With rising international wages and increasing transportation costs forcing companies to reconsider the merits of maintaining production facilities overseas, the groundwork has been laid for the offshoring of US manufacturing. An important component of the equation is the newer generation of robots, and the environment in which this shift will occur reflects new economic realities.
Despite rising wages and transportation costs, offshoring is challenging due to the lack of available labour. As a consequence of insufficient local labour, the “Great Relinquishment” is having a significant impact on the manufacturing sector.
According to the Bureau of Labor Statistics’ JOLT study, since the pandemic, the number of unfilled manufacturing jobs has increased by 6.3 per cent, costing industry $98 billion in lost industrial output by 2022. Before a significant increase in migration is conceivable, this must change.
In order to make offshoring economically viable, several manufacturers are turning to robots and other types of automation to solve this challenge.
Several manufacturers are turning to robotics and other types of automation to solve this problem, in an effort to make offshoring profitable.
Robotics is the solution for companies trying to offshore their production, as there is no end in sight to the labour shortage, according to Jerry Perez, manager of FANUC‘s Americas executive sales team.
This is corroborated by a recent report by ABB Robotics, which establishes a clear correlation between increased deployment of automation and robots and greater efficiency and offshoring. Thirty-seven percent of the 375 US companies that responded to the survey said they intended to relocate, and 41 percent said they wanted to further automate their production processes.
By adjusting the production equation calculations, robots make relocation possible,” according to Adrian Choy, product manager for robotics at OMRON. “These technologies can deliver more components per minute, automate human activities and reduce scrap rates. Robots typically produce a return on investment (ROI) within a few years.
Project offshoring benefits from newer and more sophisticated technologies, such as collaborative robots and autonomous mobile robots (AMR). Conventional industrial robots, such as parallel-arm, SCARA and articulated robots, offer the highest speed, repeatability and cycle times; however, they require automation experts to assist in the creation, programming and integration of solutions. However, these robots require guarding and other ancillary automation assets, necessitating a major overhaul of current manufacturing lines to accommodate the new systems. Currently available cobots and AMRs include features that overcome these barriers.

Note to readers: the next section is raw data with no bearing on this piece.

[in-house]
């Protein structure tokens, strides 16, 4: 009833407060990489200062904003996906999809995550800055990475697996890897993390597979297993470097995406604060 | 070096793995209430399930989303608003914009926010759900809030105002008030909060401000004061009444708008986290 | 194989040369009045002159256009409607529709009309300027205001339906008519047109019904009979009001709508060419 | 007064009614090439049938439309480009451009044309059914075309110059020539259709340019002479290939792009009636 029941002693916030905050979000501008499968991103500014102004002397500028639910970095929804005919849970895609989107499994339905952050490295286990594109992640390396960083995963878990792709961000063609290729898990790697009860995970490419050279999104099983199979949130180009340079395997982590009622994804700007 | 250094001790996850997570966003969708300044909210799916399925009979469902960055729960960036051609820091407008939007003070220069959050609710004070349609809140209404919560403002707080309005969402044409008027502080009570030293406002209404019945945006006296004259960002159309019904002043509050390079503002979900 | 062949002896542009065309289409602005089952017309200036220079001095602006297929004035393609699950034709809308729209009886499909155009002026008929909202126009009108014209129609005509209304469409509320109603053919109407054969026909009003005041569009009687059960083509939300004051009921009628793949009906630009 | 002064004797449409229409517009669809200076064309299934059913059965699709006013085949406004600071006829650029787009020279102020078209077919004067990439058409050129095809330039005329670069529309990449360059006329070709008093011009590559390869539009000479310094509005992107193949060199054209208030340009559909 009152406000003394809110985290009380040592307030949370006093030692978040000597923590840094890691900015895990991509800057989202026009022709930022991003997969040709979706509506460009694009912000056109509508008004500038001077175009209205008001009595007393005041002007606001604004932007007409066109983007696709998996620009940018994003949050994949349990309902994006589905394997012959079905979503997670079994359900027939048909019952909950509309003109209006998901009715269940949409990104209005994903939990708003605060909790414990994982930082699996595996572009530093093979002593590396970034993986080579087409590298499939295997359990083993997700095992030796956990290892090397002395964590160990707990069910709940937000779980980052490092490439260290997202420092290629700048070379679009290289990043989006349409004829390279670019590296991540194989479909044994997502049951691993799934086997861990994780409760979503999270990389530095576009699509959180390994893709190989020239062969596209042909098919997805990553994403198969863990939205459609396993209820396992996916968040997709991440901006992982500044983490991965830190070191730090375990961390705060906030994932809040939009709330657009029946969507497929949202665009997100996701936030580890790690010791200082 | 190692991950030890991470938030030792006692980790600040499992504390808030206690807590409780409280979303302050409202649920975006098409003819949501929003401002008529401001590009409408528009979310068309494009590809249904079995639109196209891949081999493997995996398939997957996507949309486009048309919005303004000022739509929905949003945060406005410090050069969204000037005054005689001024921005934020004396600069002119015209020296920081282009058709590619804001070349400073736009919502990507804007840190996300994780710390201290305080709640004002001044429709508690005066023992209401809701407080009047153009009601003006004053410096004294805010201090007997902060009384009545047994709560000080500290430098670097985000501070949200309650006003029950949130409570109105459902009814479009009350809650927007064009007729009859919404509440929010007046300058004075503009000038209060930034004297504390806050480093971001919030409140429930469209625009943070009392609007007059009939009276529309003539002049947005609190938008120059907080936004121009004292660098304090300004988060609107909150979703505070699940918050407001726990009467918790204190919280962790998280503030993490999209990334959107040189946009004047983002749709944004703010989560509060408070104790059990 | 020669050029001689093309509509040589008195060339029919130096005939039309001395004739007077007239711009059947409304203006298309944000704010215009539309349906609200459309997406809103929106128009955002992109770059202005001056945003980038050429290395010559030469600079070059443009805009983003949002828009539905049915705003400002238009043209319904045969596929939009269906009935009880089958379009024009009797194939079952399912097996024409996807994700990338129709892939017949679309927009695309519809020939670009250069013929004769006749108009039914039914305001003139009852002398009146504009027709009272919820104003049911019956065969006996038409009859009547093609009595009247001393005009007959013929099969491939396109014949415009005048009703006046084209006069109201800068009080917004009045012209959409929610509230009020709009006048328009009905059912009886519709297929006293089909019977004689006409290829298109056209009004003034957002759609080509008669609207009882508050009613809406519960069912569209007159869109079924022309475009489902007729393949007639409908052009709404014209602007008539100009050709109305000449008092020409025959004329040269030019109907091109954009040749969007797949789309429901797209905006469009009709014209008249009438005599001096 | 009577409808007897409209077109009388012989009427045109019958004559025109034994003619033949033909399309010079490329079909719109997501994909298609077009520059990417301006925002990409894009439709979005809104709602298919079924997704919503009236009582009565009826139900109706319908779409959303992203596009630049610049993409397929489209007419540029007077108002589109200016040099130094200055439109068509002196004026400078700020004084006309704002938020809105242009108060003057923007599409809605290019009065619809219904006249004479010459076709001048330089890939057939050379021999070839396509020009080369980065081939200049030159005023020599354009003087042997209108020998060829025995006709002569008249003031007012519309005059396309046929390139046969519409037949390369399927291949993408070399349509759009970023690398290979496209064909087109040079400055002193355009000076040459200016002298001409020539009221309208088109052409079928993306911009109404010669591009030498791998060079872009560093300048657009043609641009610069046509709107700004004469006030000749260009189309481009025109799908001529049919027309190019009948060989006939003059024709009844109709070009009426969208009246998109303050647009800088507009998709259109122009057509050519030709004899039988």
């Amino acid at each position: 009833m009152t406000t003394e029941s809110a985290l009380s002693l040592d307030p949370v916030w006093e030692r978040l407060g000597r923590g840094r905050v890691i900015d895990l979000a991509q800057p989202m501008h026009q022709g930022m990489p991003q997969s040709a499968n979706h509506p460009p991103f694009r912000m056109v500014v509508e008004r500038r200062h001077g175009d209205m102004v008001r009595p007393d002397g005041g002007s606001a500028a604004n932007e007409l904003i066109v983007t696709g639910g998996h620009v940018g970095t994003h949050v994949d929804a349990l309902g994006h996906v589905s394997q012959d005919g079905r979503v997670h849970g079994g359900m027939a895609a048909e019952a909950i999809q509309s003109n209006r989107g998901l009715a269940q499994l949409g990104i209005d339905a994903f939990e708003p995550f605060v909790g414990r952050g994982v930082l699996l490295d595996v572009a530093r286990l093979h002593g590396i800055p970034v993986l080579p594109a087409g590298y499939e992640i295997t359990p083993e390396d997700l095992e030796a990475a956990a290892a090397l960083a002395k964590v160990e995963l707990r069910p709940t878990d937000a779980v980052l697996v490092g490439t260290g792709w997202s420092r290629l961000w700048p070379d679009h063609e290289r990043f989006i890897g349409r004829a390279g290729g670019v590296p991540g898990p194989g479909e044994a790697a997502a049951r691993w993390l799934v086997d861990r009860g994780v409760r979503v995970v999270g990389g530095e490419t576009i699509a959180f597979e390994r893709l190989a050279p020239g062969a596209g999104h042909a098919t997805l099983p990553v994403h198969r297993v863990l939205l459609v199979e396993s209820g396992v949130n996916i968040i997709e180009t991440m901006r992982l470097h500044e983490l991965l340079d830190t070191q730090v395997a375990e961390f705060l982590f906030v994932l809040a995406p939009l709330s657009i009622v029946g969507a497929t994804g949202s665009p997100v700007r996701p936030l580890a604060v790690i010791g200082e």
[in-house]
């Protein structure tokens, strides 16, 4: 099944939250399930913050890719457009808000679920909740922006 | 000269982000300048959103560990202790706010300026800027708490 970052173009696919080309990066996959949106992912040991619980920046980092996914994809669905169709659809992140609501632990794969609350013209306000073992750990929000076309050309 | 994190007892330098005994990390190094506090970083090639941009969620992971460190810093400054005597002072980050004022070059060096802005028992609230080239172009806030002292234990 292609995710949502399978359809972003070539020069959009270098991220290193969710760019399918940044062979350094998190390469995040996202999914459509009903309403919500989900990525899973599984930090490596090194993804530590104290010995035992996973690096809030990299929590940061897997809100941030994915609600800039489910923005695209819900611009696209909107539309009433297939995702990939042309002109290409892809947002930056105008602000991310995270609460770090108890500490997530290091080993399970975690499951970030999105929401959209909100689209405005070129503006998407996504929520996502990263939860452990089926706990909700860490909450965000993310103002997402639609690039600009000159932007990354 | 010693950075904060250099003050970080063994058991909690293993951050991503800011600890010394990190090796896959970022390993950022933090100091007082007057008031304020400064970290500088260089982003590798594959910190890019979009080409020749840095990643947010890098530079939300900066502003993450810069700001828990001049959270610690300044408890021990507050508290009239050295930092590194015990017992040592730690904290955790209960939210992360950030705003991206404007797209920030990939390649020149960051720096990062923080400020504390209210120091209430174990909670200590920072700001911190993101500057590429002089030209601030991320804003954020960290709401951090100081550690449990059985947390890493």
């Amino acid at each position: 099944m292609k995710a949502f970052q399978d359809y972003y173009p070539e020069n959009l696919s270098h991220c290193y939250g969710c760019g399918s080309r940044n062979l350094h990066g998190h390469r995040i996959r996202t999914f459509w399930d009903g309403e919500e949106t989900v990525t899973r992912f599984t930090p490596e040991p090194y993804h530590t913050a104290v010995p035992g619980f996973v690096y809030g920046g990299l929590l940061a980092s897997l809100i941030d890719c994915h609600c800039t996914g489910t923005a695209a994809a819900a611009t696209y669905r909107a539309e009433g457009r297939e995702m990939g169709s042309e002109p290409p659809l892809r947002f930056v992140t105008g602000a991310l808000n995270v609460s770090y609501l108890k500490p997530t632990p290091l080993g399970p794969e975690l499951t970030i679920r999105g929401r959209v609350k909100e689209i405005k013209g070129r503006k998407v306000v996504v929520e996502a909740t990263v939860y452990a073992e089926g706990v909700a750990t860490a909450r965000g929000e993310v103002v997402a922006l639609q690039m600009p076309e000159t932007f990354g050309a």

Robots are becoming an essential tool to increase production, reduce labour costs, improve manufacturing efficiency and free up human workers to focus on work that requires human intellect. Due to the initial and ongoing costs, as well as the lack of technical competence to integrate and operate these systems, companies have not been able to take advantage of this technology. However, these challenges are becoming easier to overcome with the development of cobots and AMR. Fewer elements, such as comprehensive protection, may be needed for these new robots to provide a complete solution. Robotics-as-a-Service (RaaS) models and other recent advances in the financial and technological accessibility of automation have made it possible for newcomers to employ robots to address their specific challenges.
An example of the use of this technology is Acme Alliance. Located in Northbrook, Illinois, Acme Alliance is a producer of specially developed aluminium die castings. It serves a wide range of industries, including the oil and natural gas, small engine/agriculture, automotive and shipping sectors. Acme is increasingly relying on robotics to meet the growing demand for locally manufactured components. All of its die casting machines include ABB robots that are used to extract components from the machines and spray release agent into the moulds. The two most effective technologies they use for this are automation and lean manufacturing.